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Agile - sharing experience

The idea with the blog is to share experience about Agile in practice, I have been facilitating CoP (Community of Practice) with Scrum Masters, Product Owners, Team members etc. since 2010 with the purpose of sharing learnings from team to team...

“Learn from the mistakes of others-you can never live long enough to make them all yourself.” quote from John Luther

When discussion goes off topic in the stand-up meeting

Standup meeting Posted on Fri, November 30, 2012 16:56:36

We see it almost every day when people gets enthusiastic about something in the daily stand-up meeting and start to discuss it – this is really a good sign for the team, but it should also be controlled, the stand-up meeting is a short meeting to keep track of the status, you should postpone all other topics you want to discuss to after the meeting.

An effective way to do this is to write a short sentence on the white board and then move on with the stand-up meeting. When you are done with the meeting, those in the team who want to discuss this topic can stay and discuss it – I have seen many meetings where the entire team stay and discuss it, but it still needs to be after the stand-up meeting, or you will see an inflation in the meeting which is not good.

Challenges with Stand-up meetings

Standup meeting Posted on Fri, November 30, 2012 14:59:02

A practical problem that most teams face when they start to work with Scrum or other Agile discipline with stand-up meetings is that it is hard to keep the discipline and focus.

The purpose with the meeting is to keep track of the sprint plan, this is done through the traditional 3 statements:

  1. What did I accomplish yesterday?
  2. What will I do today?
  3. What obstacles are impeding my progress?

I often see is people who stand a couple of meters from the Scrum board and say “I worked yesterday and I plan to work today”, often they use slightly different words, but the value of what they say is often very limited.

When I raise the problem, almost everyone agree that it has no value, but even though we all agree it is very hard to get people to act in a way that give value, most have a hard time to understand what they should say and are affraid that they will bother others with their talk.

The important thing is to find a way to communicate that give the team (developers, PO, SM, and other stakeholders) a good view of how things are progressing, i.e. a developer may have a task to modify some code to add a new icon to the webshop. The developer could say something like this “I am working on the task to add the new “about” button, I have modified the Java code, I still need to modify the unit-test code and our graphical expert have not delivered the final icon, so I am using a dummy icon while waiting for the correct icon, I believe that I have 2 hours left on the unit-test code and ½+½ hour for the review, so a total of 3 hours is left for this task – I will finish the unit-test today and start to work on the xxx task after I am done, please let me know if someone have time to review my code today” the developer will then add a new task to the scrum-board to remember to change the icon.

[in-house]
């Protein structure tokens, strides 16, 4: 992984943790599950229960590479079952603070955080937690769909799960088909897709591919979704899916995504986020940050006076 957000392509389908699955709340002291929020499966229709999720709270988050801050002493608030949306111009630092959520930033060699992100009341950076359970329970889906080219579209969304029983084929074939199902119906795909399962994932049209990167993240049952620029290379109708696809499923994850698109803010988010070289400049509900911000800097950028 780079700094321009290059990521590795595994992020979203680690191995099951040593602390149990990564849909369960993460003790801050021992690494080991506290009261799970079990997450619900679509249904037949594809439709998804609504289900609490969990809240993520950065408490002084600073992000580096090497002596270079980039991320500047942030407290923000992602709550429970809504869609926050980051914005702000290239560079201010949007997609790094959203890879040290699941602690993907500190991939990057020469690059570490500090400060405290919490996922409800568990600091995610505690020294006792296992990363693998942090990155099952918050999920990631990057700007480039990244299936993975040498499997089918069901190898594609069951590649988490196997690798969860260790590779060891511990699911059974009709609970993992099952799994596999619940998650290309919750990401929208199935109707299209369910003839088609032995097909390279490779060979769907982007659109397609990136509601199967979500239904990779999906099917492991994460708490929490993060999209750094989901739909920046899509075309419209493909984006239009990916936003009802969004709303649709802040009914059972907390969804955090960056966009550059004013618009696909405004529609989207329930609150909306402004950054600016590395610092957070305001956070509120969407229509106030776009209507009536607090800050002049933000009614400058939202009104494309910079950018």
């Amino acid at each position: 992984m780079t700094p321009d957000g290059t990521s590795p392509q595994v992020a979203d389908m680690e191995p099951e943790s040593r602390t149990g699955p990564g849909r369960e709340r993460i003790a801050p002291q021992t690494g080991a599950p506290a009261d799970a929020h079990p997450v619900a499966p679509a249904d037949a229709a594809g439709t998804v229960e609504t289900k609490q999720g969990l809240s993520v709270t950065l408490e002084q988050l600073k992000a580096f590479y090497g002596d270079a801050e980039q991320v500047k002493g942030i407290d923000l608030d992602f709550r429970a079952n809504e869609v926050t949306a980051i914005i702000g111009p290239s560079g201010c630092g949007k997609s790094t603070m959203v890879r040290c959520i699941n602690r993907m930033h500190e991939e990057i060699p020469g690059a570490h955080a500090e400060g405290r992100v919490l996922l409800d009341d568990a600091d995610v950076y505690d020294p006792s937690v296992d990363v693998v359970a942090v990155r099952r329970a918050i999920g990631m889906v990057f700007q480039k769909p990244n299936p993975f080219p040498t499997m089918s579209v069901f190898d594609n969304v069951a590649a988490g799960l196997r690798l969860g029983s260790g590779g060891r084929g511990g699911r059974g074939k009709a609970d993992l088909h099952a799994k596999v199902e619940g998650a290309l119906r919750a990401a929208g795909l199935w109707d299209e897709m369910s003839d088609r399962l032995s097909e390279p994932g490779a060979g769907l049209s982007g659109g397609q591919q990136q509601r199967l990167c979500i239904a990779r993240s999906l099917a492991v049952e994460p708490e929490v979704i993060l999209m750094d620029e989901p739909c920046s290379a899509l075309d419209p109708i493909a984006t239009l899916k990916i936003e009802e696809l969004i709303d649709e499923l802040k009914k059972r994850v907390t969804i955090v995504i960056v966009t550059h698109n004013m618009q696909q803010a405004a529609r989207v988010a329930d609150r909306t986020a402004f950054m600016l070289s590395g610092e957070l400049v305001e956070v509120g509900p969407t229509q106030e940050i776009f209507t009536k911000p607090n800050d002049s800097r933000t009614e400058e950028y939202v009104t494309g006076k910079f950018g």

It also have a lot to do with the personality types in the team, too many introvert people will pull down the team in terms of communication, and this is a real challenge for management and the team, I remember one person who did not like Scrum at all, however he was a fantastic developer, so we found out that he was really happy to fix bugs and warnings, so he became a one-man army solving all kind of problems coming to the department and he had a lot of fun!

The last bullet “impediments” is kind of a dark horse, I often see the same impediment on the wall for weeks, i.e. the team forget to follow up on the status and what shall be done to fix it, the missing final icon above could be such an impediment, but it should rather be moved to a coming sprint as a task (or super small story).

There is much more to say about this, but it is hard to describe all possible problems, I have seen most, but I don’t recall them all – feel free to share your experience and challenges with us!